Abstract:In a meeting of Between Women, an LGBTQ support and discussion group at Centerville University, one of the participants said, “I’m here in order to get the words together.” This statement perfectly illustrates the imperative at the heart of this dissertation: people’s need to learn literacy and rhetorical practices that equip them to take decisive action in debates and discussions surrounding sexuality. While scholars in writing studies have long been interested in studies of everyday literacy and rhetoric in a range of extra-institutional sites (e.g., Gere), and recent scholarship has illustrated sexuality’s central role in shaping what it means to be literate in a democratic society (e.g., Alexander, Alexander and Rhodes, Wallace), little research brings the two together at present. In combining these threads of scholarship, I examine how LGBTQ people develop a sense of "sexual literacy" (Alexander, Literacy, Sexuality, Pedagogy), defined as the ways in which we learn to talk about and understand sexuality, in extra-curricular sites of rhetorical education, or what I call the “queer extracurriculum.” My dissertation traces the intricate connections between the processes, materials, and sites by which LGBTQ people develop materially consequential literacy and rhetorical practices through two qualitative case studies. In these sites—a support/discussion group and a community workshop—I focus on the rhetorical education essential to living in the world as an LGBTQ person, terming this set of informal pedagogical practices “the curriculum of coming out.” In such sites, I argue that my research participants come to see that LGBTQ oppression is not natural or inherent in laws, in cultural beliefs, in religious or medical texts, or in popular culture representations. Rather, justifications for oppression and discrimination are located in language, in particular rhetorical strategies, and in the ways they are mobilized. In these sites, individuals come to see that they are not powerless to combat these strategies, and that they can learn to craft their own arguments and counter narratives through the literacy practices and rhetorical pedagogies in these sites of rhetorical education. In doing so, they engage actively with the tension between normativity (assimilating into the status quo) and destabilization (rejecting and revising the status quo), tensions that remain at the heart of scholarship on sexuality in writing studies, both inside and outside the classroom. In contrast to approaches that advocate either acquiescence to normativity through essentialism (e.g., popular initiatives such as the Human Rights Campaign) or constant disruption and destabilization (e.g., queer academic or activist approaches) as mutually exclusive models of action, I argue for work that actively engages with the tension between these two endpoints and holds both tendencies in play simultaneously. I contend that we need to pay more attention to the material realities that make performing normative identities necessary and desirable, while simultaneously critiquing it and holding it in question. I do not advocate for a “middle ground” approach between two extremes, but a model that takes into account the material realities of people’s lives that make the performance of normativity an important tool for survival. This use of essentialism is not about an acquiescence to normativity, but about a critical and sometimes uncomfortable inhabitation of that space. Chapter 1 defines the intellectual space in which my dissertation intervenes. It does so by bringing together relevant research in writing studies and sexuality/queer studies, highlighting their common concerns with socially situated and embedded activity: the socially situated nature of literacy and rhetorical practices on the one hand (e.g., Brandt, Gee, Street), and the social construction and production of sexual and gender identities on the other (e.g., Butler, Sedgwick). In bringing these two strands of research together, I argue for increased attention to the everyday literacies and rhetorics of LGBTQ people, especially in “alternative” (Enoch) sites of rhetorical education, sites that often provide a unique opportunity for politically marginalized groups to revise commonplace ideas about writing, rhetoric, and their connections to identity in order to suit their specific community needs and political ends. I further theorize the role of the curriculum of coming out in aiding LGBTQ people in naming and claiming an identity for multiple audiences amidst a vast field of competing ideological forces that would take that potential away. Chapter two introduces the feminist methodology and methods (e.g., Kirsch, Kirsch and Royster) that ground the two case studies. I elaborate on the local particulars for each site of research, both located in “Centerville,” USA, a mid-size Midwestern town with a major research university, surrounded by farming communities. The first is a workshop titled “Biblical Self-Defense for the LGBT Community” offered at the annual Pride Festival in Centerville. Since the curriculum of the workshop is similar to the work of many LGBT and queer Christian organizations, this case study offers a local, grounded example of queer literacy practices at the intersection of sexual and religious identity. The second case study examines “Between Women,” an LBGTQ women’s discussion group at Centerville University. Groups like this one have a rich history in the LGBTQ community, and while the specific, local activities are particular to the combination of people in the group, the presence of a rhetorical curriculum (the curriculum of coming out) is not. Taken together, these “little narratives” (Daniell) provide telling cases to look at the function of the curriculum of coming out, and its role in the production of LGBTQ identities, stories, and lives. Chapter three presents my first case study, demonstrating how queer reading practices in the curriculum of coming out can disrupt dominant narratives about intersectional identities by illustrating the instability of biblical interpretation. Participants in the “Biblical Self-Defense for GLBTQS and Allies” workshop come to see that biblically-based justifications for LGBTQ oppression and discrimination are a result of the way the Bible has been mobilized rhetorically in arguments, removed from its historical context of composition. Through the development of queer biblical literacies, participants learn to construct arguments in order to refute the “clobber passages” and articulate a religious identity that challenges the dominant narrative that LGBTQ and Christian identities are mutually exclusive by problematizing the very category of “the Christian,” a category often positioned as having a stable, consistent meaning. The interplay of both strategies, I argue, are necessary to address the complex rhetorical situations surrounding issues of sexuality and religion present in current political debates. Chapter four presents my second case study, illustrating how rhetorical curricula are built in response to institutional, societal, and familial discourses surrounding LGBTQ sexuality. Drawing on a year-long qualitative study of “Between Women,” I demonstrate how the members subvert and challenge those discourses through their own rhetorical curriculum, reclaiming important sites of rhetorical education and literacy instruction, while showing the complex relationship to the institution that they are both a part of and yet remain critically apart from. In doing so, I argue that they create a location for the development of more community-relevant rhetorical and literacy practices, which illustrates the products, processes, and tensions of the curriculum of coming out. I conclude in chapter five by returning to a discussion of narrative, examining two parallel coming out narratives in order to argue that queer coming out narratives challenge our understandings of identity and sexual selves by calling explicit attention to those conventions and expectations through moments of disruption. I end with directions for future research.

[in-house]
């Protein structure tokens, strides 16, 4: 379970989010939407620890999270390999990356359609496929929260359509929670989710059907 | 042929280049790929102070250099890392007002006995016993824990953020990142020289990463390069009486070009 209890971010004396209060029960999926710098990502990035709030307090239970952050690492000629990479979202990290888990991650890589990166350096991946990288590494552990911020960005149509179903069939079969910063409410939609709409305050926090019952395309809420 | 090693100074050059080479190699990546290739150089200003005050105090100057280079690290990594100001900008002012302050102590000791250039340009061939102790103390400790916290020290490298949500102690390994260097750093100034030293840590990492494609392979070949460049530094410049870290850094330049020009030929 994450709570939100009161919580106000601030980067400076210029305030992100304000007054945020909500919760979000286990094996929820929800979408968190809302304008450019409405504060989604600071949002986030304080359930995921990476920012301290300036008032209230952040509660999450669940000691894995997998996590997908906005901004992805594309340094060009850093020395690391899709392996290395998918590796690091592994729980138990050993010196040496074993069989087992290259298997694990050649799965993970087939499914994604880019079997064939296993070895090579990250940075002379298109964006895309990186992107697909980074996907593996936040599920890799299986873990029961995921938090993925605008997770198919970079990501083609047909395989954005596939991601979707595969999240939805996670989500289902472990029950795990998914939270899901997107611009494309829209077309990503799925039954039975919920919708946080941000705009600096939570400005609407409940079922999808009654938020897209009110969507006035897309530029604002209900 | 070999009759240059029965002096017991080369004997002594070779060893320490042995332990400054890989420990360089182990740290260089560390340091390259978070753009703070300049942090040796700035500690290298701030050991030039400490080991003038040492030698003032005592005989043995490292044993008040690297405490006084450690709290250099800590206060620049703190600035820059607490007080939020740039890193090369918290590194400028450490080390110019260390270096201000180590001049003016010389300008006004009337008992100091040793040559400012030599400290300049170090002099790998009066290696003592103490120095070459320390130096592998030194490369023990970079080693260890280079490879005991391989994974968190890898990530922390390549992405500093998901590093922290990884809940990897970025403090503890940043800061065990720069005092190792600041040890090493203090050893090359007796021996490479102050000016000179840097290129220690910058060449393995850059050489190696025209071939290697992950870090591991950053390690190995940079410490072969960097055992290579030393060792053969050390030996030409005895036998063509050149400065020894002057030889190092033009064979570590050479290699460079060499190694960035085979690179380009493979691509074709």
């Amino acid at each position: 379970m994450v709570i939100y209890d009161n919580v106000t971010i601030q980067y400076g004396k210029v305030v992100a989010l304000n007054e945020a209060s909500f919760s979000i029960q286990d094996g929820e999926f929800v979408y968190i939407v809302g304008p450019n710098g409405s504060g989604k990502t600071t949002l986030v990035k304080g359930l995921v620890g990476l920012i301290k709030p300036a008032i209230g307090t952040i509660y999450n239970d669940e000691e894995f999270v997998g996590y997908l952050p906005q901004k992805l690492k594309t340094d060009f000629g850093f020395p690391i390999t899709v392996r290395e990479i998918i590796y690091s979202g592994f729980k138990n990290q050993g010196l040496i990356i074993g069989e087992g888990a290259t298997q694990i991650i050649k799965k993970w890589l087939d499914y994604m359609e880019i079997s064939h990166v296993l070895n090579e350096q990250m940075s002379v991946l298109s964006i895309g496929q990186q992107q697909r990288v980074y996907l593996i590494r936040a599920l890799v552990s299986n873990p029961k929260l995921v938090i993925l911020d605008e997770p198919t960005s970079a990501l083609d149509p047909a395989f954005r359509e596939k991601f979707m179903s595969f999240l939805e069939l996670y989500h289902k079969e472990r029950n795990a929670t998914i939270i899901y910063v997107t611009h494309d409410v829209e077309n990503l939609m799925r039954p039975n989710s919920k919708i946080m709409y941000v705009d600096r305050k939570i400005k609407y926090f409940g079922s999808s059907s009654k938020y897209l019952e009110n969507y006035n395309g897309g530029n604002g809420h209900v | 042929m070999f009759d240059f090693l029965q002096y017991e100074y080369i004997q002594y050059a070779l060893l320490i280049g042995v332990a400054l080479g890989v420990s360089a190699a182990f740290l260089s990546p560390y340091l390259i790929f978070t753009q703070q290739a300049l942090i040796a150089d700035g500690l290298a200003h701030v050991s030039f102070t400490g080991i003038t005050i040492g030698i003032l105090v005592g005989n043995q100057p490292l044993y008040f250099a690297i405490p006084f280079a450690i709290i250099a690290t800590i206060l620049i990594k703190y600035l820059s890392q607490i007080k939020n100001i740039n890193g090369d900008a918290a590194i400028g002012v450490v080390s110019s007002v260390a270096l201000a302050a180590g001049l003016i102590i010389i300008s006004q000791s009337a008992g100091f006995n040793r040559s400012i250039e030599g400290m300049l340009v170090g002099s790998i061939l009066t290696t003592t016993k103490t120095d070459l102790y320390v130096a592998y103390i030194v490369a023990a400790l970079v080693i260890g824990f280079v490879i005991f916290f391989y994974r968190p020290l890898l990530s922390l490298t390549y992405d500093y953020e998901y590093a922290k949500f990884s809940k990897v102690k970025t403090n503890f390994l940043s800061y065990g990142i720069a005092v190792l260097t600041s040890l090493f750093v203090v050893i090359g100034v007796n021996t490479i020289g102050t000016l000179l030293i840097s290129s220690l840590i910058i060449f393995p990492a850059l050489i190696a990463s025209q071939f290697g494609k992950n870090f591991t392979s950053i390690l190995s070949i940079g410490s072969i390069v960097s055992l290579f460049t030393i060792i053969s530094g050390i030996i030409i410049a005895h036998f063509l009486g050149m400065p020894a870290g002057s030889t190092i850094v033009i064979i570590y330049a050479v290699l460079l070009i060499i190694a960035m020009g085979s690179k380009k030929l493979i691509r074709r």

Issue Date:2015-06-25
Rights Information:Copyright 2015 Alexandra J. Cavallaro
Date Available in IDEALS:2015-09-29
Date Deposited:August 201